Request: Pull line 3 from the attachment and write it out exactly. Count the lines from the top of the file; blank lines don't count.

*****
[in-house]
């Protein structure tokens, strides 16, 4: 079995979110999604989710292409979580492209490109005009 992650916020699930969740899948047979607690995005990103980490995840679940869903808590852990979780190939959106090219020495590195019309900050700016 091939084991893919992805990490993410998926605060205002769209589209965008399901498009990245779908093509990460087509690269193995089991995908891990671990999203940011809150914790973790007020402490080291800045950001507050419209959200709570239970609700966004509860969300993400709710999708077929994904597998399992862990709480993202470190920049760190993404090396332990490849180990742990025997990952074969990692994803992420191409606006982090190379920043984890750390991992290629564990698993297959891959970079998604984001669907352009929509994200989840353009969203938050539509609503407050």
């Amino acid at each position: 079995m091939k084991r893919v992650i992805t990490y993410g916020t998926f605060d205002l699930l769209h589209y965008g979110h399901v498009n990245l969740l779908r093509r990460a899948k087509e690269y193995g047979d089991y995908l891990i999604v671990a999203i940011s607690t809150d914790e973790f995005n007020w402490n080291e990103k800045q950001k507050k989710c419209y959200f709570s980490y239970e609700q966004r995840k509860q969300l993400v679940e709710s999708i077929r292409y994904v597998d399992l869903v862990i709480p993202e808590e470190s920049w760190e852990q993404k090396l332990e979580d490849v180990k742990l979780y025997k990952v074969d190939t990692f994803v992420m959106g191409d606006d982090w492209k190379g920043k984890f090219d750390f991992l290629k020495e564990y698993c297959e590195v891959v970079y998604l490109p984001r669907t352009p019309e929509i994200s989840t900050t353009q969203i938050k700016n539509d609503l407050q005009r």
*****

């Amino acid at each position: 079995m091939k084991r893919v992650i992805t990490y993410g916020t998926f605060d205002l699930l769209h589209y965008g979110h399901v498009n990245l969740l779908r093509r990460a899948k087509e690269y193995g047979d089991y995908l891990i999604v671990a999203i940011s607690t809150d914790e973790f995005n007020w402490n080291e990103k800045q950001k507050k989710c419209y959200f709570s980490y239970e609700q966004r995840k509860q969300l993400v679940e709710s999708i077929r292409y994904v597998d399992l869903v862990i709480p993202e808590e470190s920049w760190e852990q993404k090396l332990e979580d490849v180990k742990l979780y025997k990952v074969d190939t990692f994803v992420m959106g191409d606006d982090w492209k190379g920043k984890f090219d750390f991992l290629k020495e564990y698993c297959e590195v891959v970079y998604l490109p984001r669907t352009p019309e929509i994200s989840t900050t353009q969203i938050k700016n539509d609503l407050q005009r």